Gospel – Mark 9: 2-10

Jesus took Peter, James, and John
and led them up a high mountain apart by themselves.
And he was transfigured before them,
and his clothes became dazzling white,
such as no fuller on earth could bleach them.
Then Elijah appeared to them along with Moses,
and they were conversing with Jesus.
Then Peter said to Jesus in reply,
“Rabbi, it is good that we are here!
Let us make three tents:
one for you, one for Moses, and one for Elijah.”
He hardly knew what to say, they were so terrified.
Then a cloud came, casting a shadow over them;
from the cloud came a voice,
“This is my beloved Son. Listen to him.”
Suddenly, looking around, they no longer saw anyone
but Jesus alone with them.

As they were coming down from the mountain,
he charged them not to relate what they had seen to anyone,
except when the Son of Man had risen from the dead.
So they kept the matter to themselves,
questioning what rising from the dead meant.

Reflection on the Gospel

Let us remember that we are in the holy presence of God.

Lent is now in full swing, and we are beginning to experience the fragility of our resolve in the form of questions. Would Jesus truly care if I enjoy a little dessert? Is God seriously holding a check list and keeping taps on my carnivorous habits? This obligation is too troublesome, would God mind if I switch and adopt a more convenient burden? And with this flood of questions comes a longing for the grace we experienced on Ash Wednesday; a nostalgia for the courage we encountered when our promises to Christ were fresh and temptation-free.

Perhaps it is these sentiments that make today’s Gospel so difficult. For the purpose of Lent is to unite ourselves to Christ and find peace in this renewed intimacy. Today we catch a mere glimpse of the absolute Glory of God in the transfigured Jesus. But only a glimpse. Thunder, blinding light, a heavenly ecstasy, and then, suddenly, we are back on earth and left with nothing but an intense restlessness. We, like Peter, want to stay and even make a home in the awesome presence of the transfigured Christ. We cry out: “Rabbi, it is good for us to be here. Let us build up shelters”. And, like Peter, our request is not just denied but wholly ignored.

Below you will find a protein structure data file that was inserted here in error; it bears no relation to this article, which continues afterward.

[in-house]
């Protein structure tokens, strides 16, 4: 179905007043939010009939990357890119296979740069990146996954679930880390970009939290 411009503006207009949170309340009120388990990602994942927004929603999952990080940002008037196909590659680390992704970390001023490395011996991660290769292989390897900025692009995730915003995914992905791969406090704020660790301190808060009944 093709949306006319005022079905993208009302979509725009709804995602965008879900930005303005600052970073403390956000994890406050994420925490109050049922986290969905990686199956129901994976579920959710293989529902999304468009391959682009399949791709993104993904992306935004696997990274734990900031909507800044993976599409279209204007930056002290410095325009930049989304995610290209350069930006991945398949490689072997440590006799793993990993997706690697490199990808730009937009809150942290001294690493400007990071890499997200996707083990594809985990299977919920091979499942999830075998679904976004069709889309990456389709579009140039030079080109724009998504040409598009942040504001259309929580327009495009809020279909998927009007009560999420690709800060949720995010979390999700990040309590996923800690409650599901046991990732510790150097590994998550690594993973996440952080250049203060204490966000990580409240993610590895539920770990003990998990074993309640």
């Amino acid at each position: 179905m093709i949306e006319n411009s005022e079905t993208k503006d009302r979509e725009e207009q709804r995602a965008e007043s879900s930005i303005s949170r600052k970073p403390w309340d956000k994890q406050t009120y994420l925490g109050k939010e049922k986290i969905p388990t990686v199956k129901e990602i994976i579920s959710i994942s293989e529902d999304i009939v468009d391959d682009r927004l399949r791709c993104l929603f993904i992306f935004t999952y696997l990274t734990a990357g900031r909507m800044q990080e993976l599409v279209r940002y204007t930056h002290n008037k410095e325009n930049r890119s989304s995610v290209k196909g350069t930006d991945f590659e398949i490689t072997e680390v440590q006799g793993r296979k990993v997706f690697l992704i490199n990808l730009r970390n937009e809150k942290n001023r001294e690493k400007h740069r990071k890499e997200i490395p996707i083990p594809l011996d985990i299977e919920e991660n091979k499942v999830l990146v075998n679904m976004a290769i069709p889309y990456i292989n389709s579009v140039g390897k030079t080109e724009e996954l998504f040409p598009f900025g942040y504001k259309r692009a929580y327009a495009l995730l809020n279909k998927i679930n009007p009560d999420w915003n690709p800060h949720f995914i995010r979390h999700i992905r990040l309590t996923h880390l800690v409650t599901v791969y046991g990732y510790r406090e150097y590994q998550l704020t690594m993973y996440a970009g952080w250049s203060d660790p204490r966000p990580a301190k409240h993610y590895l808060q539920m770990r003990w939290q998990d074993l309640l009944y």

But what can be the reason for this? Why would Jesus reveal the Glory of God only to snatch away the peace it offers? There are many possible explanations and answers, but I think the best answer is also the simplest: Jesus is a master teacher. He is teaching the apostles – and us – by example. For God’s real Glory is not simply in His thunder and reality bending voice, but rather in His sacrifice. Christ is showing us that to be truly close to God and dwell in Him we must embrace a rather uncomfortable burden, a cross. So while we may be tempted to think of God’s peace and glory in terms of light and ecstasy, Jesus wants us to continue on the road to Jerusalem. He wants us to die and rise with Him. Lent, then, is about sacrificing that little dessert and piece of meat. Lent is about resisting our urge to build “shelters” of comfort where we find security and peace. And, most importantly, Lent is about encountering Christ’s cross a new and preparing ourselves to share in His passion, death, and resurrection.

Reflection Questions

  1. What shelters have you built in your life that close you off from encountering a cross?
  2. Are you, like Peter, trying to cling to a safe image of God that keeps you comfortable and is not open to sacrifice?
  3. Are you willing to follow the Savior to Jerusalem and embrace His cross?

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Brother Joseph Wright

Postulant, San Francisco New Orleans District (RELAN)District Directory 2014-2015

God has truly blessed me with my education and the wonderful gift of the Brothers of The Christian Schools. I first met the Brothers at Sacred Heart Cathedral Preparatory and continued my educational adventure with them at Saint Mary’s College of California. I knew very early that God had placed these inspiring teachers in my life for a purpose and did my best to follow their good example. Soon after graduating from Saint Mary’s, I decided to try the Brothers’ life. It has been an awesome adventure and continues to help me grow in Christ.

Saint John Baptist de La Salle – Pray for us.
Live, Jesus, in our Hearts – Forever!